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Starting my own studio


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#1 Mike Atencio

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Posted 21 November 2010 - 11:52 PM

I'm opening my own production company with the intent to make high-quality (Alfred Hitchcock type) horror / thrillers and dramas. My plan is to stay away from as much CGI as possible and let my audience use their imagination instead. Cost is a major factor here for me as I am 60% disabled (former cop with a reconstructed back) and there is a serious lack of funding. No one wants to hire me because of work comp issues. Well, I don't want a government disability check, I want to earn my own money. I also have worked on many indie projects over the years and then went to school for a degree in television and film production.

My studio will do work similar in nature to "Paranormal Activity" and eventually police dramas. My biggest hurdle is a financial one. I used all of my savings on my surgery and preventing the bank from taking my home. I'm still kicking and haven't lost the house but the money planned for equipment is gone.

Anyone out there have an idea for financing my studio equipment?

FYI, I have an agreement with the local university to have students act and work as crew members once I'm ready to shoot. I just need equipment beyond my DV camera.

I figure I need about $15,000.00 for entry level camera, sound and lighting equipment. I have an X64 PC editing system with Premiere Pro, Sound Booth and After Effects - all CS5. My system ran me several thousand dollars so I'm vested for editing. Anyone want to help or know someone that can help, contact me ASAP

I chose the horror genre because the audience is going to be more forgiving than other types of movies and it's easier when you have a cast that has little or no experience in front of a camera. I can direct and know how to edit. I write screenplays (one spec has been bought but not produced) so I'm very serious about getting this going. Thanks for your assistance in achieving my dream.
Mike
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#2 Adrian Sierkowski

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Posted 22 November 2010 - 09:37 AM

Mike, that's a tough one. Very few people are going to just give you money for equipment, unless you take on a partner. In truth,y our best bet would be getting investors on a per script basis and not worrying about buying any equipment, as it'll quickly kill you in depreciation and insurance and maintenance costs-- trust me, I have 3 camera systems!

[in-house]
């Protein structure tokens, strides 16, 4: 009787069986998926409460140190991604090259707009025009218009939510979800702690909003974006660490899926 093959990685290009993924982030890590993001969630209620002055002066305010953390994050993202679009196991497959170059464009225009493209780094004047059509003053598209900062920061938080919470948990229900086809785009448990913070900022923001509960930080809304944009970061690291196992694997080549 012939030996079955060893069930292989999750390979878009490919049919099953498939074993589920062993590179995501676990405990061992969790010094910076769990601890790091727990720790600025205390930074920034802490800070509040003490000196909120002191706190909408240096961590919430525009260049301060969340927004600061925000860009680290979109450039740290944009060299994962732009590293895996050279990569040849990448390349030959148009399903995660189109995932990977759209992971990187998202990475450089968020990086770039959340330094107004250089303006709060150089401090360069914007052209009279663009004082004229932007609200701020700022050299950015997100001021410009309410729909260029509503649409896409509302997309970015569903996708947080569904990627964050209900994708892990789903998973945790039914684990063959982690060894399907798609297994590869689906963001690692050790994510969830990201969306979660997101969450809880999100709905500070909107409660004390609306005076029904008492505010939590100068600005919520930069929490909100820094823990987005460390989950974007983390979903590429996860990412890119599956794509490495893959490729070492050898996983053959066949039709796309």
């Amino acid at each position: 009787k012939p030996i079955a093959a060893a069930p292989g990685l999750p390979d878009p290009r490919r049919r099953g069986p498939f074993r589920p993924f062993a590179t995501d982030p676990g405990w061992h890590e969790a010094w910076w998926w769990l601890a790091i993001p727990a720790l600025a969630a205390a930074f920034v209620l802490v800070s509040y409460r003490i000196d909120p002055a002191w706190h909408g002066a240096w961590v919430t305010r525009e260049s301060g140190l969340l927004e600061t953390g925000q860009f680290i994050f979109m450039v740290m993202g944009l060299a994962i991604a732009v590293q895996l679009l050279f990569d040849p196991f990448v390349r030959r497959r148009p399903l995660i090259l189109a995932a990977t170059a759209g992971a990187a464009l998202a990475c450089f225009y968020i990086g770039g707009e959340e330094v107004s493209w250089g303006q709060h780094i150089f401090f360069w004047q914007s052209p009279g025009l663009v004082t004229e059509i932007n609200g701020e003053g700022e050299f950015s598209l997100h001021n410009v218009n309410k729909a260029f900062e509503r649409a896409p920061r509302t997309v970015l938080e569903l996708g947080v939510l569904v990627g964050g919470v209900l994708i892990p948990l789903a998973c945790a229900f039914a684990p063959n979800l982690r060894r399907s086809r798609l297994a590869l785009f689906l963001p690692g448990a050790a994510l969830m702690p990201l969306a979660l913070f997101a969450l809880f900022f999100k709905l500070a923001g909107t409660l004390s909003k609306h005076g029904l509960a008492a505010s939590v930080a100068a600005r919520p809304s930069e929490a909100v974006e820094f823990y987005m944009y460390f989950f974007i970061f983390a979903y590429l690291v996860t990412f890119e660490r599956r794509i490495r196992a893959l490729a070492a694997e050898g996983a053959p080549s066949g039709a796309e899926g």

Once you get some funding for your film, you can rent, or factor in purchases to that budget, but now getting people to pay for your film is a tough one. Your best bet is pooling a lot of smaller fish together, a few hundred here, a few hundred there, etc. And also working out an in-kind type thing. I am certain there are a few car dealerships, lawyers, doctors around, get some money from them for the film in trade for some spec things, on the floor of their show-rooms, offices, etc, with the DV camera. Also, there are pre-sales of DVDs, get people to give you $30 and they get a DVD signed, or whatever. A good person to speak to would be Richard Boddington who brought out his first film, Dark Reprive on his own, and is finishing up his 2nd film, The Dog Father.

Now, all that being said, understand that you first movie will be a lot out of pocket, which sucks, but that's the way it goes. I worked a ultra ultra low budget film, which cost around 20K or so, and finally just sold to Netflix and Comcast on Demand, so I'm told. I don't know for how much, but I'm assuming it's made some money. The important thing with a low budget film is not to skimp on crew. It may sound like a good idea getting "free" labor from the college, but it's not. You'll wind up with a college film you're paying for -v- a better product. I know I was a college kid and god-bless 'em, they just don't yet have the experience to really knock it out of the park, in broad terms (plus you may wind up with a set full of directors.)
I hate to sound so negative, but that's the nature of this business, it's damned harsh. Good luck.
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#3 Brian Drysdale

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Posted 22 November 2010 - 10:37 AM

Yes, if you're planning to go into production, rent don't buy.

Unless the equipment is earning money apart from the your own productions, one or two feature films won't make a return on an investment on anything other than perhaps a prosumer camera.

Best regard students as trainees rather than crew members or at best assistants. You may find talented exceptions, but for a commercial production that's usually the case.
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#4 Mike Atencio

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Posted 22 November 2010 - 12:55 PM

Thanks for the input. I'm hearing the things I knew all along but just didn't want to accept. Dreams have a way of making us blind to reality. That's why I posted here. For a realistic approach to the business. I'll look into the equipment rental idea. You're right about college students and students are exactly that - students. Can't expect more than that out of them. I remember my film classes and how there were all these chiefs and no indians for the work. Again, I hate to accept it but you're right about the business.
Thanks, Mike
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